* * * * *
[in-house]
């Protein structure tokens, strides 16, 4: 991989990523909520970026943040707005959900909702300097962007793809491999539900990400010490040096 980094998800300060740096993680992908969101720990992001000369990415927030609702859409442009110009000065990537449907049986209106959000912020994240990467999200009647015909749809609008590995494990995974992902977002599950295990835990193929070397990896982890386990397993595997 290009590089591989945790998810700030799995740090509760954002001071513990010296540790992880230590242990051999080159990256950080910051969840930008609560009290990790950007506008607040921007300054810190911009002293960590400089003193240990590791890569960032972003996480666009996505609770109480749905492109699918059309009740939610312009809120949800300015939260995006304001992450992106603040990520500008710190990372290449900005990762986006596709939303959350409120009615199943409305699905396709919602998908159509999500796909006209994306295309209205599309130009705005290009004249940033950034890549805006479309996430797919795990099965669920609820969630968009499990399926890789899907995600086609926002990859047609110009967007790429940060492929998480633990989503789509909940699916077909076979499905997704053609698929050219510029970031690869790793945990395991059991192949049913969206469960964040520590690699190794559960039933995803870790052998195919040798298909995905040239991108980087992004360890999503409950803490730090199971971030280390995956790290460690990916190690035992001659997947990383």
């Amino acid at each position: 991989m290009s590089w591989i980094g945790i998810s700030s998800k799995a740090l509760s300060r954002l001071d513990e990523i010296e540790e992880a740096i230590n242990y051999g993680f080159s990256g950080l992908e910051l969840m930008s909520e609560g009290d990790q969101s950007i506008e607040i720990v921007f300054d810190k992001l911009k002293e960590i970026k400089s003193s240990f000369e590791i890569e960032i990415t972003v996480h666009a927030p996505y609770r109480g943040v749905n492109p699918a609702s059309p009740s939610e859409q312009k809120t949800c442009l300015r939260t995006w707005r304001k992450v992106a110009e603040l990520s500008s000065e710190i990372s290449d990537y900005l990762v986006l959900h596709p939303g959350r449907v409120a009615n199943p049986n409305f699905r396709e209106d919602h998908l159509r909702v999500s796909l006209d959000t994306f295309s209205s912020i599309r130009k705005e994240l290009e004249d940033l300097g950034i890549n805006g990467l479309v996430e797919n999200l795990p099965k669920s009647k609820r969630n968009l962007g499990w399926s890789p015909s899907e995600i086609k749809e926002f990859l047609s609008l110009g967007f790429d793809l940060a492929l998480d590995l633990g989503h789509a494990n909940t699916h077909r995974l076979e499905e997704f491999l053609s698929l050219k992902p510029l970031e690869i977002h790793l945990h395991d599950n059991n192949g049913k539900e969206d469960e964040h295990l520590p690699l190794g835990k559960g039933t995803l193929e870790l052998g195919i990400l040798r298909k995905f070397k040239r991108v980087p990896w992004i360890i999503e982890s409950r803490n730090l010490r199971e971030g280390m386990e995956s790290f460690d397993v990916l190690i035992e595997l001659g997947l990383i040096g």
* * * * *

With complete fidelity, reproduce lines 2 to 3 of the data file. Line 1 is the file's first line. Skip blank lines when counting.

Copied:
């Protein structure tokens, strides 16, 4: 991989990523909520970026943040707005959900909702300097962007793809491999539900990400010490040096 980094998800300060740096993680992908969101720990992001000369990415927030609702859409442009110009000065990537449907049986209106959000912020994240990467999200009647015909749809609008590995494990995974992902977002599950295990835990193929070397990896982890386990397993595997 290009590089591989945790998810700030799995740090509760954002001071513990010296540790992880230590242990051999080159990256950080910051969840930008609560009290990790950007506008607040921007300054810190911009002293960590400089003193240990590791890569960032972003996480666009996505609770109480749905492109699918059309009740939610312009809120949800300015939260995006304001992450992106603040990520500008710190990372290449900005990762986006596709939303959350409120009615199943409305699905396709919602998908159509999500796909006209994306295309209205599309130009705005290009004249940033950034890549805006479309996430797919795990099965669920609820969630968009499990399926890789899907995600086609926002990859047609110009967007790429940060492929998480633990989503789509909940699916077909076979499905997704053609698929050219510029970031690869790793945990395991059991192949049913969206469960964040520590690699190794559960039933995803870790052998195919040798298909995905040239991108980087992004360890999503409950803490730090199971971030280390995956790290460690990916190690035992001659997947990383």
């Amino acid at each position: 991989m290009s590089w591989i980094g945790i998810s700030s998800k799995a740090l509760s300060r954002l001071d513990e990523i010296e540790e992880a740096i230590n242990y051999g993680f080159s990256g950080l992908e910051l969840m930008s909520e609560g009290d990790q969101s950007i506008e607040i720990v921007f300054d810190k992001l911009k002293e960590i970026k400089s003193s240990f000369e590791i890569e960032i990415t972003v996480h666009a927030p996505y609770r109480g943040v749905n492109p699918a609702s059309p009740s939610e859409q312009k809120t949800c442009l300015r939260t995006w707005r304001k992450v992106a110009e603040l990520s500008s000065e710190i990372s290449d990537y900005l990762v986006l959900h596709p939303g959350r449907v409120a009615n199943p049986n409305f699905r396709e209106d919602h998908l159509r909702v999500s796909l006209d959000t994306f295309s209205s912020i599309r130009k705005e994240l290009e004249d940033l300097g950034i890549n805006g990467l479309v996430e797919n999200l795990p099965k669920s009647k609820r969630n968009l962007g499990w399926s890789p015909s899907e995600i086609k749809e926002f990859l047609s609008l110009g967007f790429d793809l940060a492929l998480d590995l633990g989503h789509a494990n909940t699916h077909r995974l076979e499905e997704f491999l053609s698929l050219k992902p510029l970031e690869i977002h790793l945990h395991d599950n059991n192949g049913k539900e969206d469960e964040h295990l520590p690699l190794g835990k559960g039933t995803l193929e870790l052998g195919i990400l040798r298909k995905f070397k040239r991108v980087p990896w992004i360890i999503e982890s409950r803490n730090l010490r199971e971030g280390m386990e995956s790290f460690d397993v990916l190690i035992e595997l001659g997947l990383i040096g």